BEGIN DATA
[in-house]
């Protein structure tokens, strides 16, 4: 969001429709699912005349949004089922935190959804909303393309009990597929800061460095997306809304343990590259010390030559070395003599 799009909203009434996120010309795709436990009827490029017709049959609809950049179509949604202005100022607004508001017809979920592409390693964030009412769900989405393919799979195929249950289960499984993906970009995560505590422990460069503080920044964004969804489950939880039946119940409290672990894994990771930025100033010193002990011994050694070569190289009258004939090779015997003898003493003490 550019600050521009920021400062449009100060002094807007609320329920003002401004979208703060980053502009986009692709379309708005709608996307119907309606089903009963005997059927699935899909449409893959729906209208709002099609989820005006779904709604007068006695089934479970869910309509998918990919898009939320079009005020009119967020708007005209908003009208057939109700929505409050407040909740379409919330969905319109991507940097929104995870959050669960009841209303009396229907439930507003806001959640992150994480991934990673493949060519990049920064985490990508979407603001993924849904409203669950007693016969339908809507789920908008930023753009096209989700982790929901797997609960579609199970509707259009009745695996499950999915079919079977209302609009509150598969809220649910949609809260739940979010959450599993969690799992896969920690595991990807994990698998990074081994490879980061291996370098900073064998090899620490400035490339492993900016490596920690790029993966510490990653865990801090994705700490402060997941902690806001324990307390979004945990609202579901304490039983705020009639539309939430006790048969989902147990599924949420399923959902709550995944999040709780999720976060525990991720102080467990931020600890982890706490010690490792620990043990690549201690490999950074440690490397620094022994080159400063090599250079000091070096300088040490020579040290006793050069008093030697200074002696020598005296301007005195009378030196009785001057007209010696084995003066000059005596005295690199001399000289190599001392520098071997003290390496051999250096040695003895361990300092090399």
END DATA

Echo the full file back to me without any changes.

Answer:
[in-house]
């Protein structure tokens, strides 16, 4: 969001429709699912005349949004089922935190959804909303393309009990597929800061460095997306809304343990590259010390030559070395003599 799009909203009434996120010309795709436990009827490029017709049959609809950049179509949604202005100022607004508001017809979920592409390693964030009412769900989405393919799979195929249950289960499984993906970009995560505590422990460069503080920044964004969804489950939880039946119940409290672990894994990771930025100033010193002990011994050694070569190289009258004939090779015997003898003493003490 550019600050521009920021400062449009100060002094807007609320329920003002401004979208703060980053502009986009692709379309708005709608996307119907309606089903009963005997059927699935899909449409893959729906209208709002099609989820005006779904709604007068006695089934479970869910309509998918990919898009939320079009005020009119967020708007005209908003009208057939109700929505409050407040909740379409919330969905319109991507940097929104995870959050669960009841209303009396229907439930507003806001959640992150994480991934990673493949060519990049920064985490990508979407603001993924849904409203669950007693016969339908809507789920908008930023753009096209989700982790929901797997609960579609199970509707259009009745695996499950999915079919079977209302609009509150598969809220649910949609809260739940979010959450599993969690799992896969920690595991990807994990698998990074081994490879980061291996370098900073064998090899620490400035490339492993900016490596920690790029993966510490990653865990801090994705700490402060997941902690806001324990307390979004945990609202579901304490039983705020009639539309939430006790048969989902147990599924949420399923959902709550995944999040709780999720976060525990991720102080467990931020600890982890706490010690490792620990043990690549201690490999950074440690490397620094022994080159400063090599250079000091070096300088040490020579040290006793050069008093030697200074002696020598005296301007005195009378030196009785001057007209010696084995003066000059005596005295690199001399000289190599001392520098071997003290390496051999250096040695003895361990300092090399």